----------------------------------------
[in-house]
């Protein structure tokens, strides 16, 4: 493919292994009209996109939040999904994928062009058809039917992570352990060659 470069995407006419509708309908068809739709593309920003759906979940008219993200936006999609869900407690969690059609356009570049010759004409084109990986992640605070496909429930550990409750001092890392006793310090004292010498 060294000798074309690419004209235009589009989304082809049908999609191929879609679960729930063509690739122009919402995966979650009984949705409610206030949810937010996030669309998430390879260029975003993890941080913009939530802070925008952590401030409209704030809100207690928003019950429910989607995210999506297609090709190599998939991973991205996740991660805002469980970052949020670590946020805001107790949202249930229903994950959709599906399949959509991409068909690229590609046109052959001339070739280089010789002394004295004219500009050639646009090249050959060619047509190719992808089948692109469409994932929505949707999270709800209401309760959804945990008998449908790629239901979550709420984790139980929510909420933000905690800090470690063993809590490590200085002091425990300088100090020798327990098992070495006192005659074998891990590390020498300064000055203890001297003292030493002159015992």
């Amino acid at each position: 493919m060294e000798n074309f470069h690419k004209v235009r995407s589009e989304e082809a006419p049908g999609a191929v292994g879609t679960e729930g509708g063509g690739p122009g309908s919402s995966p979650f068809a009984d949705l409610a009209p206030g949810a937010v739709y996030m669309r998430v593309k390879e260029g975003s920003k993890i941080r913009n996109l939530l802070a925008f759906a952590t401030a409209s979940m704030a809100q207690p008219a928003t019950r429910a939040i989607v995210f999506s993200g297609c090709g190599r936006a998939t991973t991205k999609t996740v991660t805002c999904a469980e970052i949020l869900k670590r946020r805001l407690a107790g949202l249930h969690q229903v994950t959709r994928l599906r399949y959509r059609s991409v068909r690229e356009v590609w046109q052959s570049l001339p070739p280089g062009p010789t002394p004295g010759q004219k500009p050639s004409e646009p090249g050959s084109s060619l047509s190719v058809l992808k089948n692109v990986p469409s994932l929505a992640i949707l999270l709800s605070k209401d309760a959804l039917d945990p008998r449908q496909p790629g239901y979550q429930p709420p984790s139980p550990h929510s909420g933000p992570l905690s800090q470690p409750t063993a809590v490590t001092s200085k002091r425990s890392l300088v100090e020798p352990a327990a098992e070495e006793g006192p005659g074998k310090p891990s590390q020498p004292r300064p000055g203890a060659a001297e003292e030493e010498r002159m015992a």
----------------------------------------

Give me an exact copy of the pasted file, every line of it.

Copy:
[in-house]
């Protein structure tokens, strides 16, 4: 493919292994009209996109939040999904994928062009058809039917992570352990060659 470069995407006419509708309908068809739709593309920003759906979940008219993200936006999609869900407690969690059609356009570049010759004409084109990986992640605070496909429930550990409750001092890392006793310090004292010498 060294000798074309690419004209235009589009989304082809049908999609191929879609679960729930063509690739122009919402995966979650009984949705409610206030949810937010996030669309998430390879260029975003993890941080913009939530802070925008952590401030409209704030809100207690928003019950429910989607995210999506297609090709190599998939991973991205996740991660805002469980970052949020670590946020805001107790949202249930229903994950959709599906399949959509991409068909690229590609046109052959001339070739280089010789002394004295004219500009050639646009090249050959060619047509190719992808089948692109469409994932929505949707999270709800209401309760959804945990008998449908790629239901979550709420984790139980929510909420933000905690800090470690063993809590490590200085002091425990300088100090020798327990098992070495006192005659074998891990590390020498300064000055203890001297003292030493002159015992």
């Amino acid at each position: 493919m060294e000798n074309f470069h690419k004209v235009r995407s589009e989304e082809a006419p049908g999609a191929v292994g879609t679960e729930g509708g063509g690739p122009g309908s919402s995966p979650f068809a009984d949705l409610a009209p206030g949810a937010v739709y996030m669309r998430v593309k390879e260029g975003s920003k993890i941080r913009n996109l939530l802070a925008f759906a952590t401030a409209s979940m704030a809100q207690p008219a928003t019950r429910a939040i989607v995210f999506s993200g297609c090709g190599r936006a998939t991973t991205k999609t996740v991660t805002c999904a469980e970052i949020l869900k670590r946020r805001l407690a107790g949202l249930h969690q229903v994950t959709r994928l599906r399949y959509r059609s991409v068909r690229e356009v590609w046109q052959s570049l001339p070739p280089g062009p010789t002394p004295g010759q004219k500009p050639s004409e646009p090249g050959s084109s060619l047509s190719v058809l992808k089948n692109v990986p469409s994932l929505a992640i949707l999270l709800s605070k209401d309760a959804l039917d945990p008998r449908q496909p790629g239901y979550q429930p709420p984790s139980p550990h929510s909420g933000p992570l905690s800090q470690p409750t063993a809590v490590t001092s200085k002091r425990s890392l300088v100090e020798p352990a327990a098992e070495e006793g006192p005659g074998k310090p891990s590390q020498p004292r300064p000055g203890a060659a001297e003292e030493e010498r002159m015992a």